I know this column doesn’t give much of an answer to the ongoing political crisis. I keep watching the narrative unfold as if it will never stop. Even if it doesn’t, I won’t stop talking to the person next to me. I won’t stop teaching, or talking, or making connections, because it’s what I have. It’s what I do.

  In our poetry column this month, we have beautiful work from poets that remind us what it’s like to be human, who want to connect with us and ask to connect in return. Our featured poet this month is Jessica Lynn Suchon who shares the narrative of a trauma survivor through images that will leave you breathless. In an interview, Jessica and I discuss how trauma survivors navigate both the outside and interior worlds, and the identity of the body. This is an important interview that you don’t want to miss.

We also have stunning work from Jen Stein whose poems echo the yearning of a body to become one with the surrounding landscape. Stein’s poems are filled with vibrant lake stones and flora, and the body blooms in tandem, becoming. The natural world is a vehicle for the body that doesn’t always move as we want: “let me blossom, leg as root, // pelvis as stem, let starlings fly / from my unmuted mouth.” In these poems, the body is a landscape. The body is possibility.

DavonLoeb Associate Poetry Editor Davon Loeb brings us three poems and an interview with Charleen Heidkamp. About her work, he writes:

Charleen Heidkamp’s poetry explores the definitions of home by juxtaposing life at sea versus life on land. Her writing uses place to expose the ways we search for love while experiencing loss in familiar and unfamiliar spaces. Her poem, “I’m just a deckhand.”, parallels to Pablo Neruda’s poem, “Leaning into the Afternoons,” whereas both poets find solace but also grief in the uneasy sea. She writes, “Who needs time and / who needs a home? / We have the whole world / to paint as our canvas / of sail.” And then Charleen proves how the quintessential hometown can be just as misguiding in her poem, “Growing Up.” This is Charleen’s first publication, and much deserving.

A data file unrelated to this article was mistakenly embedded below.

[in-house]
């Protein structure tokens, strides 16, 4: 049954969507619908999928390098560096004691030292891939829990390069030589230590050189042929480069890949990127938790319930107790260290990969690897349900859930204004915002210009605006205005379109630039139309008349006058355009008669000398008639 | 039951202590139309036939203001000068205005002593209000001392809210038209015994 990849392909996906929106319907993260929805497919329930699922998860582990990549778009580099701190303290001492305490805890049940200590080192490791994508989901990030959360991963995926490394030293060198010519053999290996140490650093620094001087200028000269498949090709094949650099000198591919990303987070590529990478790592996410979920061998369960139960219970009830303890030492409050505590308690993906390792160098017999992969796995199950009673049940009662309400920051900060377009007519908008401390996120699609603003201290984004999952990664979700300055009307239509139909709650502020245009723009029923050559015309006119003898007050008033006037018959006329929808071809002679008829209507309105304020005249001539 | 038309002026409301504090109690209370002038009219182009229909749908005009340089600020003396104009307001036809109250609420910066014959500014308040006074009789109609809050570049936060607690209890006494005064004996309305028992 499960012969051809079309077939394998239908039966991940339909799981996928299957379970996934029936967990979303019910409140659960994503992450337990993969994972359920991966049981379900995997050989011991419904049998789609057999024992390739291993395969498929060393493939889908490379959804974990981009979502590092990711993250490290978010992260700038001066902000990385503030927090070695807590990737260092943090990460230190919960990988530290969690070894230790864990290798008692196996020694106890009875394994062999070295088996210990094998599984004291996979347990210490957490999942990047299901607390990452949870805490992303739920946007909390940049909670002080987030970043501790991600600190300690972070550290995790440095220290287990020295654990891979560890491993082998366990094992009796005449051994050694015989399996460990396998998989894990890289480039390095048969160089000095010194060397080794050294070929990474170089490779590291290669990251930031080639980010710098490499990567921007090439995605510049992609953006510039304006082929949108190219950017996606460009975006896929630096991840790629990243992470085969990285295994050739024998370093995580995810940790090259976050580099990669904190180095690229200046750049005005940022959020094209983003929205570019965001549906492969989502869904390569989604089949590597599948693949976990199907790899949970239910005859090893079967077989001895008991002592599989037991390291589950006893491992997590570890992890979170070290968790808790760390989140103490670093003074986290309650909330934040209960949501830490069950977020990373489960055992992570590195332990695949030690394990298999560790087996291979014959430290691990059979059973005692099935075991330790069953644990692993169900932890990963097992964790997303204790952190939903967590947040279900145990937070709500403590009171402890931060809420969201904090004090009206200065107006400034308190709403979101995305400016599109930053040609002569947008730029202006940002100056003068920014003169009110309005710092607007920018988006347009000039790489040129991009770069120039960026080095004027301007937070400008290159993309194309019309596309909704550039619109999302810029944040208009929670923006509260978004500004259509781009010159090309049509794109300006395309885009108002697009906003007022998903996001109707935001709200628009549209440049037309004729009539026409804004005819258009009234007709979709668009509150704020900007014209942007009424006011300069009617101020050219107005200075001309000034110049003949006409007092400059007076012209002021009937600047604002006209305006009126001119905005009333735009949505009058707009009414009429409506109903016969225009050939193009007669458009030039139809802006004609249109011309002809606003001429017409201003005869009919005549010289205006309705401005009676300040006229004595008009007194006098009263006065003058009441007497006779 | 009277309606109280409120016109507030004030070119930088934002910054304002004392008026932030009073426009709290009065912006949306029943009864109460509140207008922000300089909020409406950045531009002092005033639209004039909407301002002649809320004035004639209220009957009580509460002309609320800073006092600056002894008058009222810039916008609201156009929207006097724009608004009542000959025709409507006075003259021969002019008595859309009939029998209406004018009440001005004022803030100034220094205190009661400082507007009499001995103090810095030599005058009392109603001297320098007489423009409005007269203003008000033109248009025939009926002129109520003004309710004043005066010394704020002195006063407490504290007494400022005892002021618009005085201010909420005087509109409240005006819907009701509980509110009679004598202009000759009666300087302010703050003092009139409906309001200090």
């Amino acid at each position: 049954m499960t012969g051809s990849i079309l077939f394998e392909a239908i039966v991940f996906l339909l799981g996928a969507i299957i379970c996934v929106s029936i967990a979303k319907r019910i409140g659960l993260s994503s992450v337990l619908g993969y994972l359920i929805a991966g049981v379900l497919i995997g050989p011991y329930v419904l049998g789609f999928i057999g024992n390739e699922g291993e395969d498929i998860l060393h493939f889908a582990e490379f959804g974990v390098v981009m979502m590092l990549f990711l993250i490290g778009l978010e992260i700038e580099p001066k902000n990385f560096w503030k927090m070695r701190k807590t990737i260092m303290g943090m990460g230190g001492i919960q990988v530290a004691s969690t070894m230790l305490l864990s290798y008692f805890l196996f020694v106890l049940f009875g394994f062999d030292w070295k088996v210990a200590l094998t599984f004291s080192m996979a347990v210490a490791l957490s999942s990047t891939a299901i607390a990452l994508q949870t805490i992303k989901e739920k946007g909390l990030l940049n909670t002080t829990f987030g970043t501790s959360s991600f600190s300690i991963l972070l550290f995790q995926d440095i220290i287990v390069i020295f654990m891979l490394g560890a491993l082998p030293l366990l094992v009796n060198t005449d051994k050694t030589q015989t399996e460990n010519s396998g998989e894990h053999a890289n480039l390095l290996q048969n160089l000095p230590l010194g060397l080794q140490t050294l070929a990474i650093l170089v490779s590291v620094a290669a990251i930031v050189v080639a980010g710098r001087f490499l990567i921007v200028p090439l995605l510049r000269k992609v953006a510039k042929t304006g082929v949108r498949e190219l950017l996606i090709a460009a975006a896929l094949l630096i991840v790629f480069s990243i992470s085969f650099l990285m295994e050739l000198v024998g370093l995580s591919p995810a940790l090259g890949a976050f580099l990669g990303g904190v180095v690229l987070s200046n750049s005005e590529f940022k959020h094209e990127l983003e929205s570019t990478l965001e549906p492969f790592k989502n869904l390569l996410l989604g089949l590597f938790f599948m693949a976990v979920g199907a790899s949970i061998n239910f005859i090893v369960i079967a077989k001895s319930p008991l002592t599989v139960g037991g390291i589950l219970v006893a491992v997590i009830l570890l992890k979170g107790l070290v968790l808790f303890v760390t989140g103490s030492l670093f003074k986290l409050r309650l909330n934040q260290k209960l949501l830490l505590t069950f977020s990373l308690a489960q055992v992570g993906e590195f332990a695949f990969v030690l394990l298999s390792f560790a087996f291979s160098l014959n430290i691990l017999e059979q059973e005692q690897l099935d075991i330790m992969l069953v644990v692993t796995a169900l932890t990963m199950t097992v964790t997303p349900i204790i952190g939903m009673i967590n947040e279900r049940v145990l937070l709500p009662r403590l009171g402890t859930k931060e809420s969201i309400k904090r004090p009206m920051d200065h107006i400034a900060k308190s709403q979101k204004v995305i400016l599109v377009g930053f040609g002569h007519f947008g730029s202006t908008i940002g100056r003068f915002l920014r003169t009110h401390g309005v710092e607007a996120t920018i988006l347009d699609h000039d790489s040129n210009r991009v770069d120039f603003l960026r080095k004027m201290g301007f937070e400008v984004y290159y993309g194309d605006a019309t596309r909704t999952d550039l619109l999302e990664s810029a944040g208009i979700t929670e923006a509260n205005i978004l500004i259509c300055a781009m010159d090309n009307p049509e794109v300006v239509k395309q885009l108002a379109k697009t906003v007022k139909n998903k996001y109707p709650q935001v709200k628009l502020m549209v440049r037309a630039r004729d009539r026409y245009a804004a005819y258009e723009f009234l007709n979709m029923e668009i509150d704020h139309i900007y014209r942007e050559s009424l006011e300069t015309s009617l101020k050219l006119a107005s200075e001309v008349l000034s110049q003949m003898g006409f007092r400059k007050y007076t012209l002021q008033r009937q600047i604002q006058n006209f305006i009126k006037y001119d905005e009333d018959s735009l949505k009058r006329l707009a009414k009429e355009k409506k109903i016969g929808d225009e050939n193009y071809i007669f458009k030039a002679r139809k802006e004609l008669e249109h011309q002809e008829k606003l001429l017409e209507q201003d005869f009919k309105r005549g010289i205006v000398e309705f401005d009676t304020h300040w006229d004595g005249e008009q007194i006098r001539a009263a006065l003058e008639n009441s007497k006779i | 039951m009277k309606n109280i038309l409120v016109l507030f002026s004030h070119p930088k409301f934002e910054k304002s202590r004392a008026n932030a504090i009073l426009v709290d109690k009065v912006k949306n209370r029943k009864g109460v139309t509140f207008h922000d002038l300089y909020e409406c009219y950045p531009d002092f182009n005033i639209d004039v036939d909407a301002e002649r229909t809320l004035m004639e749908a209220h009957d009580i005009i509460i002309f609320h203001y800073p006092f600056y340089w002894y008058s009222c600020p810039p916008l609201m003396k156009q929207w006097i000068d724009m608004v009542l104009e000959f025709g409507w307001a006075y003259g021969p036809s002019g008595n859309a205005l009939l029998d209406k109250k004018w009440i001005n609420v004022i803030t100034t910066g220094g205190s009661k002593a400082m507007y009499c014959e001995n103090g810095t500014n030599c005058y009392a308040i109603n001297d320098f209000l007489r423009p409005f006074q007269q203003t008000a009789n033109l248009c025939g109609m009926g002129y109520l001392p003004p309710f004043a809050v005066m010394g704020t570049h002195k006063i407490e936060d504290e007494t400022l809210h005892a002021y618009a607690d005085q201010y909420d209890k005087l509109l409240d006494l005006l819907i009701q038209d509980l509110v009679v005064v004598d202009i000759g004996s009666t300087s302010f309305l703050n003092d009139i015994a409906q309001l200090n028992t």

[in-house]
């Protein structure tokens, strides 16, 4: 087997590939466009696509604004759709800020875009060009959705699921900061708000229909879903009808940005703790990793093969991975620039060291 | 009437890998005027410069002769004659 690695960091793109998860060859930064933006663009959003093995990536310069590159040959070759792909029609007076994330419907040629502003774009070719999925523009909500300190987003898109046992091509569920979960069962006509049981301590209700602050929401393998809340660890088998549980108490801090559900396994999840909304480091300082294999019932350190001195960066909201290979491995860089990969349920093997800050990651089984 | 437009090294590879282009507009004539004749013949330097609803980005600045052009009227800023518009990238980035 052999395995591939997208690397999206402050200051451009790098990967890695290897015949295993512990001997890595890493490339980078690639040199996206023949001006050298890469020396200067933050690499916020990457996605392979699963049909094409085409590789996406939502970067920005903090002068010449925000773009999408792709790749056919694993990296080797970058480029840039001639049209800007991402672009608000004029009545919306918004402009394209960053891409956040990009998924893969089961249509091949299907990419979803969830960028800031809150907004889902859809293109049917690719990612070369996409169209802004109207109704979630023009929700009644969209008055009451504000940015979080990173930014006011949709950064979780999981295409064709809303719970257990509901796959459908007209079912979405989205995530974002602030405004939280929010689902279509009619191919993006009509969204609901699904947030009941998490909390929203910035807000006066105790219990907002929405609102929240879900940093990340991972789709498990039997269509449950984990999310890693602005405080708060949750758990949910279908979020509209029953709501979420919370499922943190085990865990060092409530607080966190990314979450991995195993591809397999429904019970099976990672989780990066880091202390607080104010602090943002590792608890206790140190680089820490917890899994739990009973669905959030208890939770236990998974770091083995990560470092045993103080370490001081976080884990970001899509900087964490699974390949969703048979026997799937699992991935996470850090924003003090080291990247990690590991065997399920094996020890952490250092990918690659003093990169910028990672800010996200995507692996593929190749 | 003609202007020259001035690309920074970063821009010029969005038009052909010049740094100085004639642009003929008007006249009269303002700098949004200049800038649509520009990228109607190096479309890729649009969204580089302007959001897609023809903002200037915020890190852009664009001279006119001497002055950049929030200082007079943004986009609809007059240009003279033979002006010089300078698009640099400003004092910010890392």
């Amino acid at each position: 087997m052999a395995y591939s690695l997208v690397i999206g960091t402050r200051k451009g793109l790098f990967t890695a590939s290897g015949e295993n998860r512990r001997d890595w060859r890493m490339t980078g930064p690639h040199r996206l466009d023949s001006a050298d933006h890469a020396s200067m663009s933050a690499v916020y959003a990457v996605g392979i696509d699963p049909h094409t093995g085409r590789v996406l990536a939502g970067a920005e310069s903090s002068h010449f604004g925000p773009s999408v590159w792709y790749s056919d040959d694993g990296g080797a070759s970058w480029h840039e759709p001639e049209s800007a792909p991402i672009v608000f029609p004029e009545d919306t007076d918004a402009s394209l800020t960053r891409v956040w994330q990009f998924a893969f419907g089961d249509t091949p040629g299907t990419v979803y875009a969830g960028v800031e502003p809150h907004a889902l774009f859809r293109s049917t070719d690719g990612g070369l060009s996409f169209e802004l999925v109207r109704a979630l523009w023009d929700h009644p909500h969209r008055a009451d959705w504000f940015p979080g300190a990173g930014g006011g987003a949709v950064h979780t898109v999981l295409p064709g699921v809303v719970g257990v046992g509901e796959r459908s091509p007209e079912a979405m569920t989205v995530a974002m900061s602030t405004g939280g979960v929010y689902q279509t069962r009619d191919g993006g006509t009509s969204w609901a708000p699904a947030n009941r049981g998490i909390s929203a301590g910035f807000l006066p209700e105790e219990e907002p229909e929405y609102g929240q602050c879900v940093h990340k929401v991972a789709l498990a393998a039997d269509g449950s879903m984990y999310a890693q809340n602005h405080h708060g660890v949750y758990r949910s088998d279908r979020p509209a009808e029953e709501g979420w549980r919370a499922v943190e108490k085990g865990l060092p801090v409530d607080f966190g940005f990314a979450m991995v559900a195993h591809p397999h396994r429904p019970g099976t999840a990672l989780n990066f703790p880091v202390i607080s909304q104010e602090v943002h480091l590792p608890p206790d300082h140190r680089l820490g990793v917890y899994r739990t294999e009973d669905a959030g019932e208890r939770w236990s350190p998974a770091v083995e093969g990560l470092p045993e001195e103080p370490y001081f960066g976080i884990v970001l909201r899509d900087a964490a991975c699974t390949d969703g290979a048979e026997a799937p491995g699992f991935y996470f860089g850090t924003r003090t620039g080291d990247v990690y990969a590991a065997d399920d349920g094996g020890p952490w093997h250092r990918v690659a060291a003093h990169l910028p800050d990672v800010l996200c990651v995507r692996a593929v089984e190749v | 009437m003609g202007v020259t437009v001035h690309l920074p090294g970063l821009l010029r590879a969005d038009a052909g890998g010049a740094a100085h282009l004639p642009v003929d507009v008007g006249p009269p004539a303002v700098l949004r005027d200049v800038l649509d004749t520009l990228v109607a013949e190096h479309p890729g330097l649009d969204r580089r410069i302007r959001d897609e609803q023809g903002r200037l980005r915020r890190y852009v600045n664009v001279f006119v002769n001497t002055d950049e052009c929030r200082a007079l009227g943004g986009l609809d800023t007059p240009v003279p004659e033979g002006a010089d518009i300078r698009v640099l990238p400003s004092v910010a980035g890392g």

We also have two poems from Richard Krawiec this month. Attentiveness is the gift of these poems, calling back to us the childhood joy of making crowns of daffodils when peace is interrupted by an email or text message and we have to “l eave behind the carefully woven / and already wilting crown.” But we also can find this type of harmony in the everyday by watching what is around us in our daily lives, such as the young bulldog “who rushes / to dive into a boggy pool, paddles around then out, / and trots off.” I love these poems for the reminder of these beautiful moments filled with renewal.

We close our March column with poems from Lisa Dordal. Davon writes this about her work:

Lisa Dordal’s poems are relational explorations into the lives of the intimate and the distant—whereas readers sit and listen to the beats of a mother’s dying heart; and then, readers are on the wings of houseflies intruding the narrator’s home. And while a mother and houseflies seem incomparable, Lisa questions the fragile and fickle state of life by almost paralleling the two; she writes, “Even houseflies must have their angels.” So just like those flies beguiled by the wax paper, readers too, will be stuck to these poems.

Thank you for visiting our poetry column this month. Keep connecting with us. We need you.